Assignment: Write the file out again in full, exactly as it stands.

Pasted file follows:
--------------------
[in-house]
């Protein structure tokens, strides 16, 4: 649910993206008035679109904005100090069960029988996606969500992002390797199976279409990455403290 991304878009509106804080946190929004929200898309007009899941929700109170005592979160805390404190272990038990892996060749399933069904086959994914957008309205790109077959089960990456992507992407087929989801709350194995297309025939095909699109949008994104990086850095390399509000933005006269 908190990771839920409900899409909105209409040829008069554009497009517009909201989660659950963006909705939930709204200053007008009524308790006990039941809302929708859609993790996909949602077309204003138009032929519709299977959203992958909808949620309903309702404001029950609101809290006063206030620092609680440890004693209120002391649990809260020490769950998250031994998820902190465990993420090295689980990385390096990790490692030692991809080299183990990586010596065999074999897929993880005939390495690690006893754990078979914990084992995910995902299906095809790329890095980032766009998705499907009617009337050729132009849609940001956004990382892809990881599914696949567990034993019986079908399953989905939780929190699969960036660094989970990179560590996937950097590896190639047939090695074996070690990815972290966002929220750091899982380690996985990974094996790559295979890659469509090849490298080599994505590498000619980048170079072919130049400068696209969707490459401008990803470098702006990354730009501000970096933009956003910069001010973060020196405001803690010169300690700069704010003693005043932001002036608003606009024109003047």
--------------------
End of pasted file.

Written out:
[in-house]
């Protein structure tokens, strides 16, 4: 649910993206008035679109904005100090069960029988996606969500992002390797199976279409990455403290 991304878009509106804080946190929004929200898309007009899941929700109170005592979160805390404190272990038990892996060749399933069904086959994914957008309205790109077959089960990456992507992407087929989801709350194995297309025939095909699109949008994104990086850095390399509000933005006269 908190990771839920409900899409909105209409040829008069554009497009517009909201989660659950963006909705939930709204200053007008009524308790006990039941809302929708859609993790996909949602077309204003138009032929519709299977959203992958909808949620309903309702404001029950609101809290006063206030620092609680440890004693209120002391649990809260020490769950998250031994998820902190465990993420090295689980990385390096990790490692030692991809080299183990990586010596065999074999897929993880005939390495690690006893754990078979914990084992995910995902299906095809790329890095980032766009998705499907009617009337050729132009849609940001956004990382892809990881599914696949567990034993019986079908399953989905939780929190699969960036660094989970990179560590996937950097590896190639047939090695074996070690990815972290966002929220750091899982380690996985990974094996790559295979890659469509090849490298080599994505590498000619980048170079072919130049400068696209969707490459401008990803470098702006990354730009501000970096933009956003910069001010973060020196405001803690010169300690700069704010003693005043932001002036608003606009024109003047």